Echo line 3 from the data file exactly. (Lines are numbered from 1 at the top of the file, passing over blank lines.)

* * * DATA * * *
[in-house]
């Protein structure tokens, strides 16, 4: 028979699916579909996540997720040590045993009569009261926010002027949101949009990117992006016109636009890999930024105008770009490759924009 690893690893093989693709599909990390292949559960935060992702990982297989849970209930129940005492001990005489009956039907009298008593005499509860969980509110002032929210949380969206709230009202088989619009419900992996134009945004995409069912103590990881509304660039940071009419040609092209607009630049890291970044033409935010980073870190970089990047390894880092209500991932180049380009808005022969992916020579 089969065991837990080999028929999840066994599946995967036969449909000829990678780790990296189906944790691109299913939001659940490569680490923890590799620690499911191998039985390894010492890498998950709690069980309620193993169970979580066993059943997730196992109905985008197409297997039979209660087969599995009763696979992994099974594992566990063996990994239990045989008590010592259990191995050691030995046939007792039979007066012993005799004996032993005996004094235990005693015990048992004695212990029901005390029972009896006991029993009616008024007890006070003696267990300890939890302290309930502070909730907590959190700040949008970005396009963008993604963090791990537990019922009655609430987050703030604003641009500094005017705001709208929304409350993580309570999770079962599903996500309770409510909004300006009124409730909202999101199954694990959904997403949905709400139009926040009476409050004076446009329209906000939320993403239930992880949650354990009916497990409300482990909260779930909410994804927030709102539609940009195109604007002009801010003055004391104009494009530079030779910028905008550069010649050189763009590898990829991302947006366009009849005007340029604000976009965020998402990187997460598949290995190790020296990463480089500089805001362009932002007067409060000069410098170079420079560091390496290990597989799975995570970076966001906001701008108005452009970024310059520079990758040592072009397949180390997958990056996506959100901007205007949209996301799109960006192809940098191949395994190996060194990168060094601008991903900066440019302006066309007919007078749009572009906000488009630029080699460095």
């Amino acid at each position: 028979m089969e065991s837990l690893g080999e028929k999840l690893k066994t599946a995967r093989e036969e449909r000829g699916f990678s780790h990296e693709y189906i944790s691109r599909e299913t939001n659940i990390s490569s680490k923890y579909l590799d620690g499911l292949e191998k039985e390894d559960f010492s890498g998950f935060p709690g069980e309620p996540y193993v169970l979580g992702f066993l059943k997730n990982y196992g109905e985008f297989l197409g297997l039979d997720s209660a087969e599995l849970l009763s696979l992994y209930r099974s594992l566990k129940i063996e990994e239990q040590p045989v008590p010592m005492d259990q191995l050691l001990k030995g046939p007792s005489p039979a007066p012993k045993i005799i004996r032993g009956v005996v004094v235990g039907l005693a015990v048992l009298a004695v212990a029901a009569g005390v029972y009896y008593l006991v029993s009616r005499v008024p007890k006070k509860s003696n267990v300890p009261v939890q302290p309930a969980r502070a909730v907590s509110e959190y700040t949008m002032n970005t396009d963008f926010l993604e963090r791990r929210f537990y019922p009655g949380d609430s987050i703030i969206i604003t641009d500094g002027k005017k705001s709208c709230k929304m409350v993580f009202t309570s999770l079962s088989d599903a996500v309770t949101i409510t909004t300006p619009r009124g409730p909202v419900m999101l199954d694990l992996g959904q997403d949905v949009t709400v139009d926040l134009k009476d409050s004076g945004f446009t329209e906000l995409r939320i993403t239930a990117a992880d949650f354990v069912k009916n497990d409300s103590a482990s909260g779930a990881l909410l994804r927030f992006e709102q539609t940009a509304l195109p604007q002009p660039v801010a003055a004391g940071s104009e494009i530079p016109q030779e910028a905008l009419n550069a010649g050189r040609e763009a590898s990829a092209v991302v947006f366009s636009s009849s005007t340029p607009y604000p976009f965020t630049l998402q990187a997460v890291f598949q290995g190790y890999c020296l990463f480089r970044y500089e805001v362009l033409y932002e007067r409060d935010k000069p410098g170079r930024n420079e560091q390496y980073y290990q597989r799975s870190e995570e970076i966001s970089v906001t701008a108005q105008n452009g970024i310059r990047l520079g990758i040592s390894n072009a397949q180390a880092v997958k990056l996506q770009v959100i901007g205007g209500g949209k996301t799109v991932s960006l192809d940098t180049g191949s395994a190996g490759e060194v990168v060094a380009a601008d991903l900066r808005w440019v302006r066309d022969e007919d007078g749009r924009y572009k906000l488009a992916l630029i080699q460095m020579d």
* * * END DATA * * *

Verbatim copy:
């Amino acid at each position: 028979m089969e065991s837990l690893g080999e028929k999840l690893k066994t599946a995967r093989e036969e449909r000829g699916f990678s780790h990296e693709y189906i944790s691109r599909e299913t939001n659940i990390s490569s680490k923890y579909l590799d620690g499911l292949e191998k039985e390894d559960f010492s890498g998950f935060p709690g069980e309620p996540y193993v169970l979580g992702f066993l059943k997730n990982y196992g109905e985008f297989l197409g297997l039979d997720s209660a087969e599995l849970l009763s696979l992994y209930r099974s594992l566990k129940i063996e990994e239990q040590p045989v008590p010592m005492d259990q191995l050691l001990k030995g046939p007792s005489p039979a007066p012993k045993i005799i004996r032993g009956v005996v004094v235990g039907l005693a015990v048992l009298a004695v212990a029901a009569g005390v029972y009896y008593l006991v029993s009616r005499v008024p007890k006070k509860s003696n267990v300890p009261v939890q302290p309930a969980r502070a909730v907590s509110e959190y700040t949008m002032n970005t396009d963008f926010l993604e963090r791990r929210f537990y019922p009655g949380d609430s987050i703030i969206i604003t641009d500094g002027k005017k705001s709208c709230k929304m409350v993580f009202t309570s999770l079962s088989d599903a996500v309770t949101i409510t909004t300006p619009r009124g409730p909202v419900m999101l199954d694990l992996g959904q997403d949905v949009t709400v139009d926040l134009k009476d409050s004076g945004f446009t329209e906000l995409r939320i993403t239930a990117a992880d949650f354990v069912k009916n497990d409300s103590a482990s909260g779930a990881l909410l994804r927030f992006e709102q539609t940009a509304l195109p604007q002009p660039v801010a003055a004391g940071s104009e494009i530079p016109q030779e910028a905008l009419n550069a010649g050189r040609e763009a590898s990829a092209v991302v947006f366009s636009s009849s005007t340029p607009y604000p976009f965020t630049l998402q990187a997460v890291f598949q290995g190790y890999c020296l990463f480089r970044y500089e805001v362009l033409y932002e007067r409060d935010k000069p410098g170079r930024n420079e560091q390496y980073y290990q597989r799975s870190e995570e970076i966001s970089v906001t701008a108005q105008n452009g970024i310059r990047l520079g990758i040592s390894n072009a397949q180390a880092v997958k990056l996506q770009v959100i901007g205007g209500g949209k996301t799109v991932s960006l192809d940098t180049g191949s395994a190996g490759e060194v990168v060094a380009a601008d991903l900066r808005w440019v302006r066309d022969e007919d007078g749009r924009y572009k906000l488009a992916l630029i080699q460095m020579d």